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UBC Theses and Dissertations

Essays on macroeconomics and corporate behavior Wang, Mingzhi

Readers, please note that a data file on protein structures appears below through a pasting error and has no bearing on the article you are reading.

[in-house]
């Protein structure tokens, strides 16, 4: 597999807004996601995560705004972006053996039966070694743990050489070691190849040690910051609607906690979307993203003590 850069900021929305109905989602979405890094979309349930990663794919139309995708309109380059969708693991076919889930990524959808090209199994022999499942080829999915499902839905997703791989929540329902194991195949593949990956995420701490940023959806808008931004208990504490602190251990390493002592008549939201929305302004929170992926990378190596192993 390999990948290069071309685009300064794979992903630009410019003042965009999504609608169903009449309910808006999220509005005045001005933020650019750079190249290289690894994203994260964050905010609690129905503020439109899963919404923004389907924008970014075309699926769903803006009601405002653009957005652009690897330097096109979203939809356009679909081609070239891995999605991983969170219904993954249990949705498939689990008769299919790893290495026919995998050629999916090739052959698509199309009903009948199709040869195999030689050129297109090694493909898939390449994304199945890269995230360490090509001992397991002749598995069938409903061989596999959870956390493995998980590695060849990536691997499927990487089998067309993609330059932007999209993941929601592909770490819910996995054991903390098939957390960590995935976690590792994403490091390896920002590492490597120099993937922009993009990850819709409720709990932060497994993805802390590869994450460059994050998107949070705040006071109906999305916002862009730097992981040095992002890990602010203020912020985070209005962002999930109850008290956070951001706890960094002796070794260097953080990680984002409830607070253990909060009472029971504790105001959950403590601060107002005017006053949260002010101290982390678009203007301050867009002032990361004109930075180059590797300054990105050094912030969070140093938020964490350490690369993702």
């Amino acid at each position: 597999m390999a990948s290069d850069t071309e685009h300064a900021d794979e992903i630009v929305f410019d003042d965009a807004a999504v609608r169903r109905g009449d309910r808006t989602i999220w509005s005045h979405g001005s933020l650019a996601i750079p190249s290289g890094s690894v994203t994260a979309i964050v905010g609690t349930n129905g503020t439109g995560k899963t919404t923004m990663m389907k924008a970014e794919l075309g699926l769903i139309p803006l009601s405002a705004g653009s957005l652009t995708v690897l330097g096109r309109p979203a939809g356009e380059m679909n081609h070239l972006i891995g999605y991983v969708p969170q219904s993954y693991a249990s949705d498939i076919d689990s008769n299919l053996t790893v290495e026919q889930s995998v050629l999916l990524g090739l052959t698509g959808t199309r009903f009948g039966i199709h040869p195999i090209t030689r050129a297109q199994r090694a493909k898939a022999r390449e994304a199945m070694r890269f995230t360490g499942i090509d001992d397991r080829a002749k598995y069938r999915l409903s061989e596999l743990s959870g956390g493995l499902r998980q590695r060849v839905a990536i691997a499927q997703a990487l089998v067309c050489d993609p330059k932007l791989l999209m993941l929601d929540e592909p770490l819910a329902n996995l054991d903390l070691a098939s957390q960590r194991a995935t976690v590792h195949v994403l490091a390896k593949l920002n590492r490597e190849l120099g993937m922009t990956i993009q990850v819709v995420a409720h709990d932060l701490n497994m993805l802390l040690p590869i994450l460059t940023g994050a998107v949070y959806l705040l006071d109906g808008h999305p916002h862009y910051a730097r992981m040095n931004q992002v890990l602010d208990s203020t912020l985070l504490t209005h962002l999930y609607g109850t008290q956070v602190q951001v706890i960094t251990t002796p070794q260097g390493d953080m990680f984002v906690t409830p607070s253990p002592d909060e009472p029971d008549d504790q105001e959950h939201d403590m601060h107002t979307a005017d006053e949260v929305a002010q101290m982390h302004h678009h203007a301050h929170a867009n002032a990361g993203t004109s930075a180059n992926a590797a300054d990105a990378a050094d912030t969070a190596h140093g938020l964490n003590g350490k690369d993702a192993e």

This dissertation focuses on the link between corporate behavior and macroeconomic phenomena. It is comprised of three separate but related chapters: The first chapter asks whether increases in firms' outsourcing can explain the downward trend of the investment to GDP ratio of the US. I develop a model with heterogeneous firms and a fixed cost to enter outsourcing. I test the model's implications using a novel dataset collected from US computer manufacturing firms' annual reports and find that empirical facts are consistent with the model. I find outsourcing firms invest less while produce more. Also, the lessening effect of outsourcing on investment is increasing over time. In the second paper I first show that the divergent trends in the macro and micro volatility of output is nonexistent after the year 2000. Then I argue that rapid technological innovation in the 80s and 90s contributes to these divergent trends. I explain the driving force of the different patterns of volatility using a model in which firms' investment has both long term and short term gains. Higher long term gain leads more firms to invest in risky projects resulting in higher micro volatility. At the same time, more participation contributes to better diversification at the aggregate level, hence lower macro volatility. The third chapter investigates the stock market's reaction to monetary policy shocks. I use the Romer and Romer(2005) measure of policy shocks and event study approach to perform this task. I find that stock market returns respond to monetary policy shocks. There is an asymmetry in the reaction in terms of boom and recession periods, small firms are more sensitive to shocks than large firms, highly leveraged firms are more sensitive to shocks than those with less leverage. These findings shed new lights on whether monetary authority should take into account the effects on financial market when making monetary policy changes.

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